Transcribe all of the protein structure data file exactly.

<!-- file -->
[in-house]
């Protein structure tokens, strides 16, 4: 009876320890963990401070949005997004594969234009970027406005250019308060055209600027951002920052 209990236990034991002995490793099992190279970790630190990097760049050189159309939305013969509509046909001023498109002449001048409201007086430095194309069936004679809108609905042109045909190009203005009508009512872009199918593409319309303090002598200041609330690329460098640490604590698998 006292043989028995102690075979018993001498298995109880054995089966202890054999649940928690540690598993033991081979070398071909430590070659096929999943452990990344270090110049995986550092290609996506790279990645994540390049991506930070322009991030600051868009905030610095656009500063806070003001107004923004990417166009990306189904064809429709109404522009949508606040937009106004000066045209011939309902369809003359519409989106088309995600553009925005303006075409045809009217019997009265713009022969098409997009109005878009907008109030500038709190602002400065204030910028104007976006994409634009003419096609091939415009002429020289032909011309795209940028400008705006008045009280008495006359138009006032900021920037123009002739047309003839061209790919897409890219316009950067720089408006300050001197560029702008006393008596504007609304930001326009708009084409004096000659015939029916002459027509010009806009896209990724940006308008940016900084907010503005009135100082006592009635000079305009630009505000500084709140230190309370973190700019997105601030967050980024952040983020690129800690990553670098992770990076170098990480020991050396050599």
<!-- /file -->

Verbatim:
[in-house]
């Protein structure tokens, strides 16, 4: 009876320890963990401070949005997004594969234009970027406005250019308060055209600027951002920052 209990236990034991002995490793099992190279970790630190990097760049050189159309939305013969509509046909001023498109002449001048409201007086430095194309069936004679809108609905042109045909190009203005009508009512872009199918593409319309303090002598200041609330690329460098640490604590698998 006292043989028995102690075979018993001498298995109880054995089966202890054999649940928690540690598993033991081979070398071909430590070659096929999943452990990344270090110049995986550092290609996506790279990645994540390049991506930070322009991030600051868009905030610095656009500063806070003001107004923004990417166009990306189904064809429709109404522009949508606040937009106004000066045209011939309902369809003359519409989106088309995600553009925005303006075409045809009217019997009265713009022969098409997009109005878009907008109030500038709190602002400065204030910028104007976006994409634009003419096609091939415009002429020289032909011309795209940028400008705006008045009280008495006359138009006032900021920037123009002739047309003839061209790919897409890219316009950067720089408006300050001197560029702008006393008596504007609304930001326009708009084409004096000659015939029916002459027509010009806009896209990724940006308008940016900084907010503005009135100082006592009635000079305009630009505000500084709140230190309370973190700019997105601030967050980024952040983020690129800690990553670098992770990076170098990480020991050396050599």